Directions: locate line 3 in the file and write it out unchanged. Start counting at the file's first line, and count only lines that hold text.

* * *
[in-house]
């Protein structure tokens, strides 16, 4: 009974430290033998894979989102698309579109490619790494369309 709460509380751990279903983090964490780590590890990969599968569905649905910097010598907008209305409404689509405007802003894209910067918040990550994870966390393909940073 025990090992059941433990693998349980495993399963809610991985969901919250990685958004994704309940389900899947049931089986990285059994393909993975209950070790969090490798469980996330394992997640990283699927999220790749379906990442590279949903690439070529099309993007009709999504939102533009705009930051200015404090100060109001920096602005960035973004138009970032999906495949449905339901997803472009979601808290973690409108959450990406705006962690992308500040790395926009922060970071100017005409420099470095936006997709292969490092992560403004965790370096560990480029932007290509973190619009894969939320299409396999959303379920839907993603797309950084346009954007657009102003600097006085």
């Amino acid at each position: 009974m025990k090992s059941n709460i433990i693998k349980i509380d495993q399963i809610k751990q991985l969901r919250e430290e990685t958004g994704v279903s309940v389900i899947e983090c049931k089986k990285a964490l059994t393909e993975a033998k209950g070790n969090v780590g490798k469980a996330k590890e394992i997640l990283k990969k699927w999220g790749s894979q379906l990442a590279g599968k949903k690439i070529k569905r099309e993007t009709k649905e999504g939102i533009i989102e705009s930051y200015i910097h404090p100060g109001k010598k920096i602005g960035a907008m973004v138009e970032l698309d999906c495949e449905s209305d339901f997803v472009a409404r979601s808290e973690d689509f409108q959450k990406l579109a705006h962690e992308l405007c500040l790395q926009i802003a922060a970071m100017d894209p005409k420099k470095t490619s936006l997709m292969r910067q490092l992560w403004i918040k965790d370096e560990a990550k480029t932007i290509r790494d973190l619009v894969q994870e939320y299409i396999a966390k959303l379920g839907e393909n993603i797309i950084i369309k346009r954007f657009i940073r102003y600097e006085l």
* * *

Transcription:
């Amino acid at each position: 009974m025990k090992s059941n709460i433990i693998k349980i509380d495993q399963i809610k751990q991985l969901r919250e430290e990685t958004g994704v279903s309940v389900i899947e983090c049931k089986k990285a964490l059994t393909e993975a033998k209950g070790n969090v780590g490798k469980a996330k590890e394992i997640l990283k990969k699927w999220g790749s894979q379906l990442a590279g599968k949903k690439i070529k569905r099309e993007t009709k649905e999504g939102i533009i989102e705009s930051y200015i910097h404090p100060g109001k010598k920096i602005g960035a907008m973004v138009e970032l698309d999906c495949e449905s209305d339901f997803v472009a409404r979601s808290e973690d689509f409108q959450k990406l579109a705006h962690e992308l405007c500040l790395q926009i802003a922060a970071m100017d894209p005409k420099k470095t490619s936006l997709m292969r910067q490092l992560w403004i918040k965790d370096e560990a990550k480029t932007i290509r790494d973190l619009v894969q994870e939320y299409i396999a966390k959303l379920g839907e393909n993603i797309i950084i369309k346009r954007f657009i940073r102003y600097e006085l």